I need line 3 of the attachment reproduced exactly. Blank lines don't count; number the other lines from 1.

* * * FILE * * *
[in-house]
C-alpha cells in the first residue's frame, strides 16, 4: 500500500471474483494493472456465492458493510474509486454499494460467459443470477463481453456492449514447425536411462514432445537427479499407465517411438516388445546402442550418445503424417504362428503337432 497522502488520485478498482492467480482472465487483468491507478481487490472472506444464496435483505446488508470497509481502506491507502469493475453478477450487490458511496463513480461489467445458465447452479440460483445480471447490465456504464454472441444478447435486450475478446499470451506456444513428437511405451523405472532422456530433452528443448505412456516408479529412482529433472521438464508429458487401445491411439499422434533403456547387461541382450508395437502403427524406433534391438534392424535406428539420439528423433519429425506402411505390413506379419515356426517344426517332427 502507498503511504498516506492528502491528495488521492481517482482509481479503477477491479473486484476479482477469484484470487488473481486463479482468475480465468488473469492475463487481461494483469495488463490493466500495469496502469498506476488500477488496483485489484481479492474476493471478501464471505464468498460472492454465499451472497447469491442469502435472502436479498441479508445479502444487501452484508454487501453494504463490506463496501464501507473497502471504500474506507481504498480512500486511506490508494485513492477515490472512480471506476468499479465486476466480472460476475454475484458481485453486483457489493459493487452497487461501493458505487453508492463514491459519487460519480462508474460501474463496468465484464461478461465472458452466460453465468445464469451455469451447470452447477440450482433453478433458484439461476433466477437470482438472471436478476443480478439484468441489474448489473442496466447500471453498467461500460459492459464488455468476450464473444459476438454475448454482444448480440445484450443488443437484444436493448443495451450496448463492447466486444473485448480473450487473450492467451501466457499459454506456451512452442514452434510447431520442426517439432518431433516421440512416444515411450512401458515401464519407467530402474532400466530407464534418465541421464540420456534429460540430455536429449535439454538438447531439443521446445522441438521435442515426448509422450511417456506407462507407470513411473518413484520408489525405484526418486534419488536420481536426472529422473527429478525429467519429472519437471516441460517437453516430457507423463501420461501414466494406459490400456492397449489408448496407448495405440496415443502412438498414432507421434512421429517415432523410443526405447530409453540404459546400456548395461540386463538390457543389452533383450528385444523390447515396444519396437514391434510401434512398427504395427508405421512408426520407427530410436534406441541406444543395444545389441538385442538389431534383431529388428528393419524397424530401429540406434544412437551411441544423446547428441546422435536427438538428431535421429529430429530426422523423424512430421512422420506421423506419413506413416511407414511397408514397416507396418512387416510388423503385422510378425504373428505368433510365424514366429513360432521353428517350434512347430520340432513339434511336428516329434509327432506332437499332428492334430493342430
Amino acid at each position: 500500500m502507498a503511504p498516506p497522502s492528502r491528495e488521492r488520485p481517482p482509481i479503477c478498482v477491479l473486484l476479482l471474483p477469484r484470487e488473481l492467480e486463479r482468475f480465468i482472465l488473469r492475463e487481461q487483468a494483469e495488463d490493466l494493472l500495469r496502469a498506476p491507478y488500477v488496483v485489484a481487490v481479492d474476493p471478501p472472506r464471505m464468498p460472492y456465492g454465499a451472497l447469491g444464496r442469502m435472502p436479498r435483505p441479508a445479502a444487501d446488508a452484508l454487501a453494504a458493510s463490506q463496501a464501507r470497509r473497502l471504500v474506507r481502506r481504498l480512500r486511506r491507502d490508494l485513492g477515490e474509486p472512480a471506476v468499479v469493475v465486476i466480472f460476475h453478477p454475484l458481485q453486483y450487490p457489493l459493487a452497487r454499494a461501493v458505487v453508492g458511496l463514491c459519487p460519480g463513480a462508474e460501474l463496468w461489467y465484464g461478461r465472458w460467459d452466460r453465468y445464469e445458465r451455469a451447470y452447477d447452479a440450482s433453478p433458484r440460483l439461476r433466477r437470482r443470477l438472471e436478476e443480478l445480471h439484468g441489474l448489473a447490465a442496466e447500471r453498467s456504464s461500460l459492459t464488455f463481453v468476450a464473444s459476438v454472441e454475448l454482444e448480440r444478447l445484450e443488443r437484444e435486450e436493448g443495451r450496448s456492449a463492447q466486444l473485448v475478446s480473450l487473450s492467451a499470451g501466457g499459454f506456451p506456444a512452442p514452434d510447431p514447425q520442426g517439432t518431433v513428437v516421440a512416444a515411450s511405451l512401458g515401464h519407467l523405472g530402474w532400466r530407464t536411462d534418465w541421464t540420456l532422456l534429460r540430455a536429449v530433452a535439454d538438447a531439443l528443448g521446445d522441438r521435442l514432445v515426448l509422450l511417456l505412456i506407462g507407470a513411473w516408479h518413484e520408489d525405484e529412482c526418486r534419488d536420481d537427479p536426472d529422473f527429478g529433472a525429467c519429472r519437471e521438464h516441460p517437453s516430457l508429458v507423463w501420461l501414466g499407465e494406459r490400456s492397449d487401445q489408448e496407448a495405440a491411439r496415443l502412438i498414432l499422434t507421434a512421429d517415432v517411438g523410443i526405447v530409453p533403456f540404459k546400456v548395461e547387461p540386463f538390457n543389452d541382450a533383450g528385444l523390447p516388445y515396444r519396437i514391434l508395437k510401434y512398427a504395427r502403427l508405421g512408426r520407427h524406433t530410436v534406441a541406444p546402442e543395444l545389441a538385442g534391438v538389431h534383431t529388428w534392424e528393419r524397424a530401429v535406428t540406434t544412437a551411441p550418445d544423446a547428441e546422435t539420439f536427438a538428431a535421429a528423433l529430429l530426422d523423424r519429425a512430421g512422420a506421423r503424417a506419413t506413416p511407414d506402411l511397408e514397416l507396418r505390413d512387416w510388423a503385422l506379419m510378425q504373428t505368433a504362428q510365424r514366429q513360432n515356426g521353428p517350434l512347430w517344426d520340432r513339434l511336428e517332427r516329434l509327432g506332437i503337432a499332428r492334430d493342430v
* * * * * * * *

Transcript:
Amino acid at each position: 500500500m502507498a503511504p498516506p497522502s492528502r491528495e488521492r488520485p481517482p482509481i479503477c478498482v477491479l473486484l476479482l471474483p477469484r484470487e488473481l492467480e486463479r482468475f480465468i482472465l488473469r492475463e487481461q487483468a494483469e495488463d490493466l494493472l500495469r496502469a498506476p491507478y488500477v488496483v485489484a481487490v481479492d474476493p471478501p472472506r464471505m464468498p460472492y456465492g454465499a451472497l447469491g444464496r442469502m435472502p436479498r435483505p441479508a445479502a444487501d446488508a452484508l454487501a453494504a458493510s463490506q463496501a464501507r470497509r473497502l471504500v474506507r481502506r481504498l480512500r486511506r491507502d490508494l485513492g477515490e474509486p472512480a471506476v468499479v469493475v465486476i466480472f460476475h453478477p454475484l458481485q453486483y450487490p457489493l459493487a452497487r454499494a461501493v458505487v453508492g458511496l463514491c459519487p460519480g463513480a462508474e460501474l463496468w461489467y465484464g461478461r465472458w460467459d452466460r453465468y445464469e445458465r451455469a451447470y452447477d447452479a440450482s433453478p433458484r440460483l439461476r433466477r437470482r443470477l438472471e436478476e443480478l445480471h439484468g441489474l448489473a447490465a442496466e447500471r453498467s456504464s461500460l459492459t464488455f463481453v468476450a464473444s459476438v454472441e454475448l454482444e448480440r444478447l445484450e443488443r437484444e435486450e436493448g443495451r450496448s456492449a463492447q466486444l473485448v475478446s480473450l487473450s492467451a499470451g501466457g499459454f506456451p506456444a512452442p514452434d510447431p514447425q520442426g517439432t518431433v513428437v516421440a512416444a515411450s511405451l512401458g515401464h519407467l523405472g530402474w532400466r530407464t536411462d534418465w541421464t540420456l532422456l534429460r540430455a536429449v530433452a535439454d538438447a531439443l528443448g521446445d522441438r521435442l514432445v515426448l509422450l511417456l505412456i506407462g507407470a513411473w516408479h518413484e520408489d525405484e529412482c526418486r534419488d536420481d537427479p536426472d529422473f527429478g529433472a525429467c519429472r519437471e521438464h516441460p517437453s516430457l508429458v507423463w501420461l501414466g499407465e494406459r490400456s492397449d487401445q489408448e496407448a495405440a491411439r496415443l502412438i498414432l499422434t507421434a512421429d517415432v517411438g523410443i526405447v530409453p533403456f540404459k546400456v548395461e547387461p540386463f538390457n543389452d541382450a533383450g528385444l523390447p516388445y515396444r519396437i514391434l508395437k510401434y512398427a504395427r502403427l508405421g512408426r520407427h524406433t530410436v534406441a541406444p546402442e543395444l545389441a538385442g534391438v538389431h534383431t529388428w534392424e528393419r524397424a530401429v535406428t540406434t544412437a551411441p550418445d544423446a547428441e546422435t539420439f536427438a538428431a535421429a528423433l529430429l530426422d523423424r519429425a512430421g512422420a506421423r503424417a506419413t506413416p511407414d506402411l511397408e514397416l507396418r505390413d512387416w510388423a503385422l506379419m510378425q504373428t505368433a504362428q510365424r514366429q513360432n515356426g521353428p517350434l512347430w517344426d520340432r513339434l511336428e517332427r516329434l509327432g506332437i503337432a499332428r492334430d493342430v